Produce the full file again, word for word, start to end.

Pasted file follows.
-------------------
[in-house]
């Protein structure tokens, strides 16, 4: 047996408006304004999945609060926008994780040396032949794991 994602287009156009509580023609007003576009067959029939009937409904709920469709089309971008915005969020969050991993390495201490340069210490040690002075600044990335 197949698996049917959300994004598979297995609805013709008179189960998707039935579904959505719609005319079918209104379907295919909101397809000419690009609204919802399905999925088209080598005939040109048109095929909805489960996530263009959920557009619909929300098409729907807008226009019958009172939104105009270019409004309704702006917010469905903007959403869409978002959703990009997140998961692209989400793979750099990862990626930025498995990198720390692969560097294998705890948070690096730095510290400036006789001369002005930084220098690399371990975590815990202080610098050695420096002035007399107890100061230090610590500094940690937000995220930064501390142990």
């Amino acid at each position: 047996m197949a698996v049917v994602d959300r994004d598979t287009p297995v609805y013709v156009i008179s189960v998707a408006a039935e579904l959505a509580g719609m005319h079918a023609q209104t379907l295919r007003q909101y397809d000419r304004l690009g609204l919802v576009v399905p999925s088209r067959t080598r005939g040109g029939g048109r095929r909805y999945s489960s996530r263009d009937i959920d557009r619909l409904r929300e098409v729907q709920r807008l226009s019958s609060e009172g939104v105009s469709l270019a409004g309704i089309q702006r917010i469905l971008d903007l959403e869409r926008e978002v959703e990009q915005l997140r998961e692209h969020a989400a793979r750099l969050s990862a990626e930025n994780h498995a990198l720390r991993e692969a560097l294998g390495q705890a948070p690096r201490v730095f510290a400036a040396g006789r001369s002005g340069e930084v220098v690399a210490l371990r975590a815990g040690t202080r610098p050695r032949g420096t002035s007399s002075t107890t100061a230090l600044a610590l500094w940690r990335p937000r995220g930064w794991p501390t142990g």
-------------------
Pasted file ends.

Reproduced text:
[in-house]
């Protein structure tokens, strides 16, 4: 047996408006304004999945609060926008994780040396032949794991 994602287009156009509580023609007003576009067959029939009937409904709920469709089309971008915005969020969050991993390495201490340069210490040690002075600044990335 197949698996049917959300994004598979297995609805013709008179189960998707039935579904959505719609005319079918209104379907295919909101397809000419690009609204919802399905999925088209080598005939040109048109095929909805489960996530263009959920557009619909929300098409729907807008226009019958009172939104105009270019409004309704702006917010469905903007959403869409978002959703990009997140998961692209989400793979750099990862990626930025498995990198720390692969560097294998705890948070690096730095510290400036006789001369002005930084220098690399371990975590815990202080610098050695420096002035007399107890100061230090610590500094940690937000995220930064501390142990």
């Amino acid at each position: 047996m197949a698996v049917v994602d959300r994004d598979t287009p297995v609805y013709v156009i008179s189960v998707a408006a039935e579904l959505a509580g719609m005319h079918a023609q209104t379907l295919r007003q909101y397809d000419r304004l690009g609204l919802v576009v399905p999925s088209r067959t080598r005939g040109g029939g048109r095929r909805y999945s489960s996530r263009d009937i959920d557009r619909l409904r929300e098409v729907q709920r807008l226009s019958s609060e009172g939104v105009s469709l270019a409004g309704i089309q702006r917010i469905l971008d903007l959403e869409r926008e978002v959703e990009q915005l997140r998961e692209h969020a989400a793979r750099l969050s990862a990626e930025n994780h498995a990198l720390r991993e692969a560097l294998g390495q705890a948070p690096r201490v730095f510290a400036a040396g006789r001369s002005g340069e930084v220098v690399a210490l371990r975590a815990g040690t202080r610098p050695r032949g420096t002035s007399s002075t107890t100061a230090l600044a610590l500094w940690r990335p937000r995220g930064w794991p501390t142990g």